A ruby is a pink to blood-red coloured gemstone, a variety of the mineral corundum (aluminiumoxide). The word ruby comes from ruber, Latin for red. The color of a ruby is due to the element chromium.
Some gemstones that are popularly or historically called rubies, such as the Black Princes Ruby in the British Imperial State Crown, are actually Spinels. These were once known as "Balas rubies".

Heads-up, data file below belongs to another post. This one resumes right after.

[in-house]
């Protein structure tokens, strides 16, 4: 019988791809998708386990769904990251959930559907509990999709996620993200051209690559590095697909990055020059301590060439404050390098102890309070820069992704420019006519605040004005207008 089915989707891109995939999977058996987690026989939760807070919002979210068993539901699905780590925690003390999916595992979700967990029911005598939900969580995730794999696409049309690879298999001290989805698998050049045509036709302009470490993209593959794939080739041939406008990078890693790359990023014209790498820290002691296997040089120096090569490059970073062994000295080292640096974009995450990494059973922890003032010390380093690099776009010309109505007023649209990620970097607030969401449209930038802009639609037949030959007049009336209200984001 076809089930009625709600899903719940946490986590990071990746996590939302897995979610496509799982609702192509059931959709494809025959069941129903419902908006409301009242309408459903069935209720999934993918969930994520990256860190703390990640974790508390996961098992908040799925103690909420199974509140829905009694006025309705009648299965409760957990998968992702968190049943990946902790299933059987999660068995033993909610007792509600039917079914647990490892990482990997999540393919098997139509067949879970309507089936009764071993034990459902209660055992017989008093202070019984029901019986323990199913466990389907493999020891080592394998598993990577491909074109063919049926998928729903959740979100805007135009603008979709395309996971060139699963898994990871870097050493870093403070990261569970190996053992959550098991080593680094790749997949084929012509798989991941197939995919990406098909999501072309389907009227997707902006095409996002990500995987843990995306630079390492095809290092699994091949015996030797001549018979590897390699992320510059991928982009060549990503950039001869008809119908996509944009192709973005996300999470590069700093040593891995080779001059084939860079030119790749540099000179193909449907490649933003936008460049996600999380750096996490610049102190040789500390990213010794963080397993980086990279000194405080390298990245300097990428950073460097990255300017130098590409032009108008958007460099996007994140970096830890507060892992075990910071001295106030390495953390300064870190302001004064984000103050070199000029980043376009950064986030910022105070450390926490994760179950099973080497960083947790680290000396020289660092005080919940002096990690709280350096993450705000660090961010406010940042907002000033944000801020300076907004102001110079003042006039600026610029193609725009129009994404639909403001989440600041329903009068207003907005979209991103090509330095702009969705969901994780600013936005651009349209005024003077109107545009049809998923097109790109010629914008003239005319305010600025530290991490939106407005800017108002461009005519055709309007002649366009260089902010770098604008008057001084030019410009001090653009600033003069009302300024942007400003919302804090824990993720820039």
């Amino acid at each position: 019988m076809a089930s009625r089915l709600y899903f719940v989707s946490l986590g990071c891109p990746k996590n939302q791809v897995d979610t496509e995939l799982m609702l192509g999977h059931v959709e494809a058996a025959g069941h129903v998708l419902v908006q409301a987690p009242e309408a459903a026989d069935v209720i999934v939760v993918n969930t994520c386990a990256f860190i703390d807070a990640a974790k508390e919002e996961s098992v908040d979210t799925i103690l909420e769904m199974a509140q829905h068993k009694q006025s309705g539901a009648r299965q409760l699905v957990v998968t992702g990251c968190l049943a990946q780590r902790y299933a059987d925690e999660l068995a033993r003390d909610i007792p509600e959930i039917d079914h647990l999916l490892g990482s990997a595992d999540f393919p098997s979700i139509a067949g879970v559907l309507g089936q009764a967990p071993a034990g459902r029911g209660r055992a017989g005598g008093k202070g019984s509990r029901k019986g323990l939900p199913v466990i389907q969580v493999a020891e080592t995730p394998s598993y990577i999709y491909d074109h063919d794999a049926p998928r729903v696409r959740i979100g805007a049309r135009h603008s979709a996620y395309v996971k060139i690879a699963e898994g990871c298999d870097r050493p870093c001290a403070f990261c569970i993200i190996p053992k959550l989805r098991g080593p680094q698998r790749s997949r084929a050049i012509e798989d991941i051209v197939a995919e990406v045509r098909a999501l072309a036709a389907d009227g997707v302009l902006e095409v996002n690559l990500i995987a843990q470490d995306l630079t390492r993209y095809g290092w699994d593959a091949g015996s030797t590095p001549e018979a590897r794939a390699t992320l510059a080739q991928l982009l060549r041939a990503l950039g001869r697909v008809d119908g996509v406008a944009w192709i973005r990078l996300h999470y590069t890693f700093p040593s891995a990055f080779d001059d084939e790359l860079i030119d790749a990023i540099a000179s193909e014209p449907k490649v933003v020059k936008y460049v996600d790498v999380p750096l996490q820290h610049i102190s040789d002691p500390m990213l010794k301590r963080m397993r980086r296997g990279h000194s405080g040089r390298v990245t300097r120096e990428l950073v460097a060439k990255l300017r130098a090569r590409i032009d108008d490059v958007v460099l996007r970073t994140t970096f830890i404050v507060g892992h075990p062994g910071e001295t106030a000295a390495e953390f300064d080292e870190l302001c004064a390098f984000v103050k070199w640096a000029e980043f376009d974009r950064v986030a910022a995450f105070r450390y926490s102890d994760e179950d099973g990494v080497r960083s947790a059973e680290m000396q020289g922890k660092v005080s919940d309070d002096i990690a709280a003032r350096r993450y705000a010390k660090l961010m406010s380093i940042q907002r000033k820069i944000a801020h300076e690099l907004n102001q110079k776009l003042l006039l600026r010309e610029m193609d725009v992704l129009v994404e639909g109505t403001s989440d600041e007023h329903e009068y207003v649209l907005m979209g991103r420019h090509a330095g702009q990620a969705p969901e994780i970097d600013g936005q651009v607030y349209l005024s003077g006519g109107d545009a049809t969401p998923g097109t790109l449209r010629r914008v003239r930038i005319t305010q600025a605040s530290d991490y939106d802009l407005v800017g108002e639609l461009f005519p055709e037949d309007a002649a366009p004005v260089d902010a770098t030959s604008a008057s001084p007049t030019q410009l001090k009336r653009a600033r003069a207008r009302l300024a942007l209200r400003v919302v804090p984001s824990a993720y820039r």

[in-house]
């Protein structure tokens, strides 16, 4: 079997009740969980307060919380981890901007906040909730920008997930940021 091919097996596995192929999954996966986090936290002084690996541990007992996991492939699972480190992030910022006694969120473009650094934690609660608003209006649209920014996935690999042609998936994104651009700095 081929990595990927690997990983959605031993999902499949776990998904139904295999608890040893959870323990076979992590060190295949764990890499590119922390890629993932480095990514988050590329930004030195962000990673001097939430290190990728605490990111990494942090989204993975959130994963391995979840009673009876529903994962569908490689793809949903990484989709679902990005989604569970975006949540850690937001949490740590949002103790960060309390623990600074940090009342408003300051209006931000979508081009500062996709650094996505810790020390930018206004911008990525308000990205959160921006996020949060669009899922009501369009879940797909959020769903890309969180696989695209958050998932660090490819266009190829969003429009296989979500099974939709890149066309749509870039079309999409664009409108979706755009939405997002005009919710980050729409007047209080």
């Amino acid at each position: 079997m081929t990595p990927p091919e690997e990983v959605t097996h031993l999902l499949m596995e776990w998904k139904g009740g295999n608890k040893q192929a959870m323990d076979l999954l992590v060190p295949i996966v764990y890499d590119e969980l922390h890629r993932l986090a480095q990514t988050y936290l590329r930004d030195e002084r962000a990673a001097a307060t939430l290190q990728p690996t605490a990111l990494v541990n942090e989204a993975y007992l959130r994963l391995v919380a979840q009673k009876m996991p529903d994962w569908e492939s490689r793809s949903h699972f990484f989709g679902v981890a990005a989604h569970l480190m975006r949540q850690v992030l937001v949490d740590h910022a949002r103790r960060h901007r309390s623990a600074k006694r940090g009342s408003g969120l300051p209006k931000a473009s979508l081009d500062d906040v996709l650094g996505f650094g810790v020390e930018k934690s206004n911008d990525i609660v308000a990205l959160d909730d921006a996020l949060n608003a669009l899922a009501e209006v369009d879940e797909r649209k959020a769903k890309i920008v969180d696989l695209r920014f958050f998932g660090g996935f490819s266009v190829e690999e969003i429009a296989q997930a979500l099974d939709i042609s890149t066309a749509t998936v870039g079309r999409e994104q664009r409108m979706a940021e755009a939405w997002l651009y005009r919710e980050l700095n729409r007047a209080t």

The quality of a ruby is determined by its color, cut, and clarity, which, along with carat weight, affect its value. The brightest and most valuable shade of red called blood-red or pigeon blood, commands a large premium over other rubies of similar quality. After color follows clarity: similar to diamonds, a clear stone will command a premium, but a ruby without any needle-like rutile inclusions may indicate that the stone has been treated. Ruby is the traditional birthstone for July and is usually pinker than garnet, although some rhodolite garnets have a similar pinkish hue to most rubies. The world's most valuable ruby to be sold at auction is the Sunrise Ruby.